The AFMA myth.

Started 5 months ago | Discussions thread
poppyjk
poppyjk Contributing Member • Posts: 756
Re: The AFMA myth.
2

Distinctly Average wrote:

First your test shots, maybe try with a sloped ruler and a proper target and you will see what the actual difference it makes. Why do you think the focus char tools and focus pyramids are not 6-8 feet deep? Maybe have a read of this - https://www.the-digital-picture.com/Photography-Tips/af-microadjustment-tips.aspx

I beg your pardon! Are you denying the reality that my sample photo focus changes between zero and -20 is about 6 feet? I purposely selected a scene at 175 feet with a slanted brick wall to provide compelling visual information which is more valuable and accurate than a 'sloped ruler' at 50X the lens focal length on the LensAlign tool.

I have used LensAlign MkII extensively as well as some other 'for sale' tools. In my experience using those tools with their inherent limitations often translates poorly to real world actual focus accuracy performance, especially with telephoto lenses. Nothing is more accurate than adjusting AFMA at the actual expected subject distance with a slanted foreground and background and from a tripod. If you have not tried it , I suggest you do.

You appear to be miss-understanding the whole point of the post and thread. AMFA can be a good tool. It is however given as advice based on very little actual evidence that there is a problem with AFMA. I have seen many times both online and in forums just how often it is offered as advice when other things are obviously amiss. If the basics are not correct, all AFMA is going to do is confuse things further, double so if AFMA is not fully understood.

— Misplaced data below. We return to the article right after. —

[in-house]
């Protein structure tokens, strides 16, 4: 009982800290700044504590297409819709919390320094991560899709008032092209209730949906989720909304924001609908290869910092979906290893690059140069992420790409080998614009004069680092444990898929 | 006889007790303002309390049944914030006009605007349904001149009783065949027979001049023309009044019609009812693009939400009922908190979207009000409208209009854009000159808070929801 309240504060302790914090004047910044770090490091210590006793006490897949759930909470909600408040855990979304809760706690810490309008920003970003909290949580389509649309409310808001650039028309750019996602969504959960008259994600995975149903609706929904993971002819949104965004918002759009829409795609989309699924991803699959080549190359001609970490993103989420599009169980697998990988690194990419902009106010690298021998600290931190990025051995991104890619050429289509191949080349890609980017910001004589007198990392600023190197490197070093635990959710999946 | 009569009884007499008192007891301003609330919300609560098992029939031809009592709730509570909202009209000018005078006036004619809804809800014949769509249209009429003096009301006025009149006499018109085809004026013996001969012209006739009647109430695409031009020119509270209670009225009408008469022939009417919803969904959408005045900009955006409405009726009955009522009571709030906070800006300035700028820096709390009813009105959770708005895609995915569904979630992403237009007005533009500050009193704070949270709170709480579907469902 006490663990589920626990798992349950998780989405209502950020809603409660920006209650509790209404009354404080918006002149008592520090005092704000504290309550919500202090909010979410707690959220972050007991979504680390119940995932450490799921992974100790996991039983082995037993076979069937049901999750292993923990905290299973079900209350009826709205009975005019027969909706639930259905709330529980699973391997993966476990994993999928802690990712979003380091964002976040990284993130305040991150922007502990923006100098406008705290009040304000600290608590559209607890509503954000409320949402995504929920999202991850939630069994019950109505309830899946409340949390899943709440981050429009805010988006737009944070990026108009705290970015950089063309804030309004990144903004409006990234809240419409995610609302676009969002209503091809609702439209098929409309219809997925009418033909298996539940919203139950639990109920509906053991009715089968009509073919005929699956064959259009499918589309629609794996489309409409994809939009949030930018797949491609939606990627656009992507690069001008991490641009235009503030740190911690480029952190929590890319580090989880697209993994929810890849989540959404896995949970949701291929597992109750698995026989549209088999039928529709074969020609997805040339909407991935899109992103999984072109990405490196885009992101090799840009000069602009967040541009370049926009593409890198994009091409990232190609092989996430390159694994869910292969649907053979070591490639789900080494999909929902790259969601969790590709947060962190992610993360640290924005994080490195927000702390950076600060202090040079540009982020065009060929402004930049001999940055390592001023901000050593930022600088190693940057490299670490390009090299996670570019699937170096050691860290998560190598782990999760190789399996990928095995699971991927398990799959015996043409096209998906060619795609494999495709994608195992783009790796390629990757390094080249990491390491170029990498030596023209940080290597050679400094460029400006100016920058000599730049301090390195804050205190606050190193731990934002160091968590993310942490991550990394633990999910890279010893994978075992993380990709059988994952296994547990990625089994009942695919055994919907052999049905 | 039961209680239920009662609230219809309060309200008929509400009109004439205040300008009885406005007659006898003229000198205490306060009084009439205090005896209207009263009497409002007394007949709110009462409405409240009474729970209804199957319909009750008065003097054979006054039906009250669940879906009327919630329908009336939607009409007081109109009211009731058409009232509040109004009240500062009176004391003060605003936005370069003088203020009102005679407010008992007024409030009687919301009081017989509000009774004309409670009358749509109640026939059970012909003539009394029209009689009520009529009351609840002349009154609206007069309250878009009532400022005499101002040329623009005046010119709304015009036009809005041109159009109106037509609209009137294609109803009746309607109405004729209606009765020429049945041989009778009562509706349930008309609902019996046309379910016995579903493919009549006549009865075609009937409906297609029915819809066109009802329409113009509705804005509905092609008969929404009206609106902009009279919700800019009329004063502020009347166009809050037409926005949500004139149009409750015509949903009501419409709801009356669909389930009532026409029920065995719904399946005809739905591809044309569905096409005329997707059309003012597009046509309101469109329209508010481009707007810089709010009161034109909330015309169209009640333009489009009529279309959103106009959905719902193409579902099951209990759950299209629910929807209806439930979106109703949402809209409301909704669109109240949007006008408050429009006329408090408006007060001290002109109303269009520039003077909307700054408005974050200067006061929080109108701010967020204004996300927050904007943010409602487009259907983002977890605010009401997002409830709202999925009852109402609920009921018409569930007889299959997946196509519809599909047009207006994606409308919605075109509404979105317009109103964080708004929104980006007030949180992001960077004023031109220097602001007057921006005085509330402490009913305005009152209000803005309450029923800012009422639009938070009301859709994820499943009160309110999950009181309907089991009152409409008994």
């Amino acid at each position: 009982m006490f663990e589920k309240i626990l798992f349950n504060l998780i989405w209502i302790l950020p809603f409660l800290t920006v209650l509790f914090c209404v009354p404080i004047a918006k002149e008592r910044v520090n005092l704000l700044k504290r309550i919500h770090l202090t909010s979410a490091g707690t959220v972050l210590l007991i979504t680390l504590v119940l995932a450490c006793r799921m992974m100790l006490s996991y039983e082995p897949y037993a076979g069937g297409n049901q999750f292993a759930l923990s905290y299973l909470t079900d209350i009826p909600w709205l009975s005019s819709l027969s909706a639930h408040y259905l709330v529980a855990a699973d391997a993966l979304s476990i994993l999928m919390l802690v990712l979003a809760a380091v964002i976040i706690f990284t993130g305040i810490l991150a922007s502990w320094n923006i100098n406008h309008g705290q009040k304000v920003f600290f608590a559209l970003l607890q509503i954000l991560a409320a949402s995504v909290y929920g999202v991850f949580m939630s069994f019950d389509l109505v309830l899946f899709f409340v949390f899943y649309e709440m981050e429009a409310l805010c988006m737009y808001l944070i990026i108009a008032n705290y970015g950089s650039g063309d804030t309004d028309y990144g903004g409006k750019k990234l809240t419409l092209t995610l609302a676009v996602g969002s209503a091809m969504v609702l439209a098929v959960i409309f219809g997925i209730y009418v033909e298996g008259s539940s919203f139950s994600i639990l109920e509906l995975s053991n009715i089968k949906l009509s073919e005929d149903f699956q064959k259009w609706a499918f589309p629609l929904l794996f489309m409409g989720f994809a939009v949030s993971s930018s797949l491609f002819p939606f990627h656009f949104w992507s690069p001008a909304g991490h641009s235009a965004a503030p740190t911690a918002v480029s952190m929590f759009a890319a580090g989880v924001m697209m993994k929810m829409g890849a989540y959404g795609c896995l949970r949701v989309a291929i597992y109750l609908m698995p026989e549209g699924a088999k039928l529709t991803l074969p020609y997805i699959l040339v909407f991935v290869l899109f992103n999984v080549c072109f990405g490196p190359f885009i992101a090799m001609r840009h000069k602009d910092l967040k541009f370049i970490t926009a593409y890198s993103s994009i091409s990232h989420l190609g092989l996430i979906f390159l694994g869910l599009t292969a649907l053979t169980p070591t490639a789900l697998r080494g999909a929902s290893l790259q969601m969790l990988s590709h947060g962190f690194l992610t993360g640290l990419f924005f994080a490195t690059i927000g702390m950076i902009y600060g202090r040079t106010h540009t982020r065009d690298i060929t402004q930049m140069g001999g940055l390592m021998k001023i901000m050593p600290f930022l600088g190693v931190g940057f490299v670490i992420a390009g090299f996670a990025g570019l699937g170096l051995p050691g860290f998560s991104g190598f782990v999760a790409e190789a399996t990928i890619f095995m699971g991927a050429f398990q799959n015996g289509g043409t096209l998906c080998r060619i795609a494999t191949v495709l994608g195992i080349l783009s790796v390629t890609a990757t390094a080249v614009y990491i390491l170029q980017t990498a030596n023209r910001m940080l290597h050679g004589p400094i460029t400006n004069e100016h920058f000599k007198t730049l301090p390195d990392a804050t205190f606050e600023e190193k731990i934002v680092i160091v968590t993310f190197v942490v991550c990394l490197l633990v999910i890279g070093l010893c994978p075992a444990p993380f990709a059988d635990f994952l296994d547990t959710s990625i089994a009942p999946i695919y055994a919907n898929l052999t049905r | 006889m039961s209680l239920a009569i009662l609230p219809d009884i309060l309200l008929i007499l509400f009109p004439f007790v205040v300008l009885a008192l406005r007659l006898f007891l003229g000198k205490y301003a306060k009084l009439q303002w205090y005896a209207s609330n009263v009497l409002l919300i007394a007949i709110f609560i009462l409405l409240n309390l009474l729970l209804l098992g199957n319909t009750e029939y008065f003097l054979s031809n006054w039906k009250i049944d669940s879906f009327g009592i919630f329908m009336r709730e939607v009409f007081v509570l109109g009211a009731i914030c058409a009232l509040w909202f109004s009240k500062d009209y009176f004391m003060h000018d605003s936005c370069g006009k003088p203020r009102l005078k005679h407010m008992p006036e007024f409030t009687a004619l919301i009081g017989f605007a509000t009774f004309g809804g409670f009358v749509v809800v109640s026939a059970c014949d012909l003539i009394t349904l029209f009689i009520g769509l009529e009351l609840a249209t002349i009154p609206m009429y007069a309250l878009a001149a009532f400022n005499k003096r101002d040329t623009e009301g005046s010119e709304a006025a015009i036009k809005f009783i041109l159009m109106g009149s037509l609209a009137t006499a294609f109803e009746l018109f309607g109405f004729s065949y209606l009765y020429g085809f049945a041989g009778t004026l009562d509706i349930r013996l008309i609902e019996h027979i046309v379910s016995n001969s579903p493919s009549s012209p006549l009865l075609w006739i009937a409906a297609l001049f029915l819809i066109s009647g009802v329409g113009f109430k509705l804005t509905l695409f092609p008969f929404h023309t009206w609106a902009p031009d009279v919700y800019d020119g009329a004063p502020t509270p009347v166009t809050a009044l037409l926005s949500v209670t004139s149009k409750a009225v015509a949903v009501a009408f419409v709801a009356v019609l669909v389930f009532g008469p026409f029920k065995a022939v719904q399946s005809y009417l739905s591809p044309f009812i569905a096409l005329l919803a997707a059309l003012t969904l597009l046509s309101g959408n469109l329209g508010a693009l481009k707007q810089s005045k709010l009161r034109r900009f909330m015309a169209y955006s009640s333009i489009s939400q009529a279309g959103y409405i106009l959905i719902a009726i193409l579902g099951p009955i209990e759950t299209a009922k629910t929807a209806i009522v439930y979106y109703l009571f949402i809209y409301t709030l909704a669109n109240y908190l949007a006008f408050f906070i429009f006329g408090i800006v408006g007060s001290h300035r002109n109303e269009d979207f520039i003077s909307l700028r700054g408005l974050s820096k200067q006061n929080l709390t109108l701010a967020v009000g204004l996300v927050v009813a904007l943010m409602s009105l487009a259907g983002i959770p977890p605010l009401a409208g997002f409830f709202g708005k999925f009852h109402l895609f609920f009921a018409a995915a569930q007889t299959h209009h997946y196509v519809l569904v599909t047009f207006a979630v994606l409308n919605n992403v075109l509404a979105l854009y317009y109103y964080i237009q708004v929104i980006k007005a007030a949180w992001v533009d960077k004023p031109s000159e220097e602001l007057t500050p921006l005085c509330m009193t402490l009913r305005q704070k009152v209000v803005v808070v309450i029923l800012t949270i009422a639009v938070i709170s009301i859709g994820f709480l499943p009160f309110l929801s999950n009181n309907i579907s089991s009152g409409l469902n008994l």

I will ignore your dismissiveness. I understand and agree with most of the points that you make.

I completely disagree with "Some fail to even understand the “M” in AFMA stands for”Micro” and not massive. Even when the focus was off by meters, people still sat “do AMFA on all your lenses”. and "The adjustments only make a few mm difference in the focus point, but this can be enough to make things look terrible."  Are you really saying that a photo taken of a subject 200 feet away with a 600mm lens is only affected by a few millimeters when AFMA adjustments are made?

These statements are factually wrong for photos taken at distance in the real world. The reason for my post was to point out this inaccuracy so that those reading the thread would not be misled. The samples were included that actually show the differences are in feet not millimeters.

You appear to believe that there can not be several feet of difference in the focal point at long distance due to an AFMA problem. Do you actually believe that the several feet of distance shift is not represented factually and accurately in my sample photos?

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